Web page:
A: As far as we know, the institute plans to do benchmarking of health system input, output and impact to assess the performance of health systems in countries and of major global initiatives. The emphasis will be on accountability and transparency, which I really like. It looks like being a further improvement and extension of the Global Burden of Disease project and the Health System Performance Assessment framework. It is great news that more resources and interest have been given to the area of health information. There will be very good people involved and I expect an exciting new breakthrough in analytical work.
Q: Why hasn’t verbal autopsy been validated in developed countries? Is it ethical to ask developing countries to use a less accurate system of data collection?
A: Developed countries have vital registration with a death certificate system in place and do not need verbal autopsy. Verbal autopsy is not ideal, but in countries where there is no death registration, it is necessary for assigning cause of death in broader categories, such as injuries, maternal causes, communicable diseases, etc. It may be useful for a limited set of causes with distinctive features, but not to assess detailed causes. It may not be ethical to use a sub-optimal method, but it is more unethical to “stumble around in the dark”.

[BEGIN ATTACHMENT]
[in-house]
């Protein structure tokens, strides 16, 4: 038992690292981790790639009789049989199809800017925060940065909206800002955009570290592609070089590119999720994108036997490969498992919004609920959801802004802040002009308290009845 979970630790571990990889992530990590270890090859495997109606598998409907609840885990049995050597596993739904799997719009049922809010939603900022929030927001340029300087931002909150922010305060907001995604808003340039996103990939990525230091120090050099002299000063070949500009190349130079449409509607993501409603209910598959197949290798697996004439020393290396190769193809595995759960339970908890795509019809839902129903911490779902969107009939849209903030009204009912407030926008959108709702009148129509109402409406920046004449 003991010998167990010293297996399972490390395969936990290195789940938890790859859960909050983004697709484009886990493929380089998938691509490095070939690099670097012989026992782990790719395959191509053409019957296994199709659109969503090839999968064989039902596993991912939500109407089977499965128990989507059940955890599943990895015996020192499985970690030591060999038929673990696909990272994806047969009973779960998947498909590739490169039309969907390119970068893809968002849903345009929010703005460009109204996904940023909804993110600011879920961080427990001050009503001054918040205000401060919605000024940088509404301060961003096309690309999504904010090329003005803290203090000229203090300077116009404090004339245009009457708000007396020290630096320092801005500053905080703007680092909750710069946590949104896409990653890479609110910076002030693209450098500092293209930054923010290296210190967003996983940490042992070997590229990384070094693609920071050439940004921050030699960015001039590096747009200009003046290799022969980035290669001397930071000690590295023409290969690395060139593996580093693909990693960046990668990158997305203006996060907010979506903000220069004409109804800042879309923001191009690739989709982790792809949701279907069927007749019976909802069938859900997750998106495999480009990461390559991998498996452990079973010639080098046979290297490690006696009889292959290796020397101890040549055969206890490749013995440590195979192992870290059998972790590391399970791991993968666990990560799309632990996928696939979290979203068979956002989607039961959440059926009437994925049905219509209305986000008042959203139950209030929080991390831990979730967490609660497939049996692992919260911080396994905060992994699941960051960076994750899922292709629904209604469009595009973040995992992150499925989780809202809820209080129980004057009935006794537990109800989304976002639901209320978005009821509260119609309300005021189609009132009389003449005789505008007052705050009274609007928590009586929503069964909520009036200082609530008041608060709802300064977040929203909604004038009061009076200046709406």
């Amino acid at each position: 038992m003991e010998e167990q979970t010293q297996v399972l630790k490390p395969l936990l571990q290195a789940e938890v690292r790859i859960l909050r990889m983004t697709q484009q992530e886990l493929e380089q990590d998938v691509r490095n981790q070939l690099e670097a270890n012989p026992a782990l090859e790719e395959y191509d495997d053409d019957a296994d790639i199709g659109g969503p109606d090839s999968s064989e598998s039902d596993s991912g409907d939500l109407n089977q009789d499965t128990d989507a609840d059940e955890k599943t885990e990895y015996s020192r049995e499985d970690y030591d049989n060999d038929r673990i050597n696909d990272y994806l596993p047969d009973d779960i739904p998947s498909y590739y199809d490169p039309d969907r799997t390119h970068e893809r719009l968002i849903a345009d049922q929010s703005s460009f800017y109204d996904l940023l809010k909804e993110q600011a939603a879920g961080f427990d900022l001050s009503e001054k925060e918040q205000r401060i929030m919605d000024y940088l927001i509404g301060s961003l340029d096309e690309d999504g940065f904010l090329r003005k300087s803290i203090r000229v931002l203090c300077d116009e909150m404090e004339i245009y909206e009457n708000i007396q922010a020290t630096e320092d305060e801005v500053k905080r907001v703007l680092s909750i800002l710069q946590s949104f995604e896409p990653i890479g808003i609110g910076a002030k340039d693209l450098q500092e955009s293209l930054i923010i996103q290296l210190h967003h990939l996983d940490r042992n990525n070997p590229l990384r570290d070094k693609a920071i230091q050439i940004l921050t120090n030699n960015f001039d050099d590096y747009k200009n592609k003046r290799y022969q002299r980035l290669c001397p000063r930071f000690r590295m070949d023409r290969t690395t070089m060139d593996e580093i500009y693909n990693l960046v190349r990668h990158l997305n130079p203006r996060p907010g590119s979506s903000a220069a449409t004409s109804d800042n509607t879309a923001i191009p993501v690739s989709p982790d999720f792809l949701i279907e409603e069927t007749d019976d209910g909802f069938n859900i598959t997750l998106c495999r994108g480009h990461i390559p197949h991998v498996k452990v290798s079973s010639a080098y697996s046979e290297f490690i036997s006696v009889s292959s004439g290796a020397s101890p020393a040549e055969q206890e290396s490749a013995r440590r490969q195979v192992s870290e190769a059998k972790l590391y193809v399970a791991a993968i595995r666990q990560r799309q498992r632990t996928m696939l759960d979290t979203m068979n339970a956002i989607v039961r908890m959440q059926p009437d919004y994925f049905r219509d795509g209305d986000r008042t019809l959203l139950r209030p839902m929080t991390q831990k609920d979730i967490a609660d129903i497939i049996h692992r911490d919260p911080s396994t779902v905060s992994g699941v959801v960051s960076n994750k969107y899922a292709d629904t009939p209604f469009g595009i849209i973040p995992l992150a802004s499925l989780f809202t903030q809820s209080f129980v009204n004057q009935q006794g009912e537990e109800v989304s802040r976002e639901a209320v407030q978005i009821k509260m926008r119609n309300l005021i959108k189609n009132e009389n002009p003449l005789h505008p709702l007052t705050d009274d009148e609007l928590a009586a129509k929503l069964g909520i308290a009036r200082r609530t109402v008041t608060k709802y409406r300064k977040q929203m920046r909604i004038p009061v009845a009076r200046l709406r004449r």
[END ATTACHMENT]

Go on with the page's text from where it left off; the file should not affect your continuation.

Q: In Thailand, people in rural areas must report a death within seven days. In the Islamic Republic of Iran, causes of death are taken from cemetery records. How can WHO help to improve these systems?
A: WHO has a primary role in setting standards and supporting countries to enhance the quality of cause-of-death statistics. The WHO Family of International Classification collaboration is working on such issues. The Health Metrics Network is another great opportunity to strengthen health information systems in countries.
Q: The medical profession tends to be biased against dealing with death. How can WHO help countries ensure doctors are properly trained in writing death certificates?
A: Assigning cause of death strongly depends on doctors’ prior knowledge about the cause-of-death structure. Take the death of a 20-year-old male with a history of severe weight loss. If we ask doctors in the Czech Republic and in Zambia about his cause of death, the answer would be different. Even within countries, practices in assigning cause of death vary. It also depends on the knowledge on how to complete death certificates, and select the underlying cause of death. Before the introduction of ICD-10, heart failure was among the leading causes of death in Japan. I hate to admit it, but years ago when I was a doctor there, I often assigned “heart failure” as an underlying cause of death on death certificates simply because I did not know the rule well enough. Doctors need to be made more aware of the need to fill in death certificates properly.
Q: Why are death data from developed countries not always reliable?
A: In developed countries where noncommunicable disease is the biggest killer, co-morbidity is frequent and thus it is generally difficult to assign a single underlying cause of death. Diagnoses have improved with advanced medical technology. But there can still be a discrepancy. The second issue, which is more important, is inappropriate death certificates. Health professionals are not necessarily aware that the information they put on death certificates will be classified and analysed later, therefore they sometimes do not feel it necessary to provide all the details around the circumstances of the death. Now here is a training package with guidance on how to certify a death based on good practice for European countries.